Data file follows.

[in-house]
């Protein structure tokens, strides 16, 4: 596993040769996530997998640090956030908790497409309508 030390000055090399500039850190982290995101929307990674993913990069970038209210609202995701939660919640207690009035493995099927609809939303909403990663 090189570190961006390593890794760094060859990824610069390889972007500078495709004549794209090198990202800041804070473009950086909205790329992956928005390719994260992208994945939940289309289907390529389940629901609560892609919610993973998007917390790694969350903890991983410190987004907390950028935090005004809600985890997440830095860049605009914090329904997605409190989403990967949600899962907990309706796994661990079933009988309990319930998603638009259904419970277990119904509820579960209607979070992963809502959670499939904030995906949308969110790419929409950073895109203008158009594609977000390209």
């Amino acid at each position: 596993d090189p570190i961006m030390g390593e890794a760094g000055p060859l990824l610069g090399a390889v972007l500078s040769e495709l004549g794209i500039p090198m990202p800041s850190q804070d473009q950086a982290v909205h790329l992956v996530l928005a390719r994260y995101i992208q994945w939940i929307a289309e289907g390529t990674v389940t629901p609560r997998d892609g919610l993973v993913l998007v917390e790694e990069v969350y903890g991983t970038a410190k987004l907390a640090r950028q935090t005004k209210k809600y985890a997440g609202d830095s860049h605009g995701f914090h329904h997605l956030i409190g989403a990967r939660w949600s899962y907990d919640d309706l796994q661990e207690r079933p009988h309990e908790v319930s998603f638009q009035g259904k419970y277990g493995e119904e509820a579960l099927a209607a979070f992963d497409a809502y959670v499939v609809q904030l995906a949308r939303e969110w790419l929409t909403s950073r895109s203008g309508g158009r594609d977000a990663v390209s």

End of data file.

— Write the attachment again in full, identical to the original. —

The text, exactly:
[in-house]
């Protein structure tokens, strides 16, 4: 596993040769996530997998640090956030908790497409309508 030390000055090399500039850190982290995101929307990674993913990069970038209210609202995701939660919640207690009035493995099927609809939303909403990663 090189570190961006390593890794760094060859990824610069390889972007500078495709004549794209090198990202800041804070473009950086909205790329992956928005390719994260992208994945939940289309289907390529389940629901609560892609919610993973998007917390790694969350903890991983410190987004907390950028935090005004809600985890997440830095860049605009914090329904997605409190989403990967949600899962907990309706796994661990079933009988309990319930998603638009259904419970277990119904509820579960209607979070992963809502959670499939904030995906949308969110790419929409950073895109203008158009594609977000390209």
């Amino acid at each position: 596993d090189p570190i961006m030390g390593e890794a760094g000055p060859l990824l610069g090399a390889v972007l500078s040769e495709l004549g794209i500039p090198m990202p800041s850190q804070d473009q950086a982290v909205h790329l992956v996530l928005a390719r994260y995101i992208q994945w939940i929307a289309e289907g390529t990674v389940t629901p609560r997998d892609g919610l993973v993913l998007v917390e790694e990069v969350y903890g991983t970038a410190k987004l907390a640090r950028q935090t005004k209210k809600y985890a997440g609202d830095s860049h605009g995701f914090h329904h997605l956030i409190g989403a990967r939660w949600s899962y907990d919640d309706l796994q661990e207690r079933p009988h309990e908790v319930s998603f638009q009035g259904k419970y277990g493995e119904e509820a579960l099927a209607a979070f992963d497409a809502y959670v499939v609809q904030l995906a949308r939303e969110w790419l929409t909403s950073r895109s203008g309508g158009r594609d977000a990663v390209s």